Finally, I've never understood the tendency to treat Old Keynesians like troglodytes and New Keynesians as sophisticates when it comes to the main components of the model. All of the important elements of the Old Keynesian model are in the New Keynesian model. That's why it's a called "Keynesian". What the New Keynesian model adds is some dotting of the i's and crossing of the t's: more realistic price formation, expectation formation, etc. Some things drop out, too. You're better served going to Nick's post for that.

1. "First, I've never understood the outrage at the money multiplier/endogenous money stuff."

Strange. Read some debates of 70s/80s when Friedman was making noises with this Monetarism and the UK government was experimenting trying to control the money stock.

It is more than just semantics.

1. I think the endogenous money issue is largely semantics.

The money multiplier issue is a little more, and I'm with you on the Friedman stuff but what's at issue there is a much, much stronger claim than just that there is a multiplier effect of monetary injections.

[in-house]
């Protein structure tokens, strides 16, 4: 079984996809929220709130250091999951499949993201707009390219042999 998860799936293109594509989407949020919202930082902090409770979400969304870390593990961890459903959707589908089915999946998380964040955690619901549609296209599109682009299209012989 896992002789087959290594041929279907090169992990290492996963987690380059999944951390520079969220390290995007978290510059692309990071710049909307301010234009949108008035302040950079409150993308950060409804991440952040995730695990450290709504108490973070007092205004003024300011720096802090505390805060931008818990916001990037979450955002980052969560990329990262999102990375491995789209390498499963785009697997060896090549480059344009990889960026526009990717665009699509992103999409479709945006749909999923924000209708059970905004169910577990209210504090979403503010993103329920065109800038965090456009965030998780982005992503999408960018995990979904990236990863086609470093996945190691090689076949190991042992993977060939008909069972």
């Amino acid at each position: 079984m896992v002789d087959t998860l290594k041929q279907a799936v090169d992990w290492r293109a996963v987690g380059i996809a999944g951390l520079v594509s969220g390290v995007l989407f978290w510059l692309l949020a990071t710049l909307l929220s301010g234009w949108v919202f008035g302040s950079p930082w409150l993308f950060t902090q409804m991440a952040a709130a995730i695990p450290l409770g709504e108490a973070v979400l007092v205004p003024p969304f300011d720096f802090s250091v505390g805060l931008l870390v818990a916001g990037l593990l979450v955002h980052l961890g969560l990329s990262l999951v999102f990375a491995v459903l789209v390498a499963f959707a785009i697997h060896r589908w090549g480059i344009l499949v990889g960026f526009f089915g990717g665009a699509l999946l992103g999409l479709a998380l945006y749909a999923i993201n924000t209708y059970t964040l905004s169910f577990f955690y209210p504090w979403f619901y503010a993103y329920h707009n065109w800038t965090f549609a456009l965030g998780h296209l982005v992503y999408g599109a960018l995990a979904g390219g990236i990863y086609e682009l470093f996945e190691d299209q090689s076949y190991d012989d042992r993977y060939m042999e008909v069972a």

I think this is why these things are disputed - strong claims are attacked. They should be attacked, but it confuses the issue of whether the money multiplier itself is a useful concept.

2. I don't see how the endogenous money issue is semantics. Endogenous money is an old idea (as Blue Aurora duly points out) and all it really says is that the assets and liabilities of the banking system as a whole have to expand and contract simultaneously. How does this affect macro? For one, the liabilities of the banking system are the assets of the public.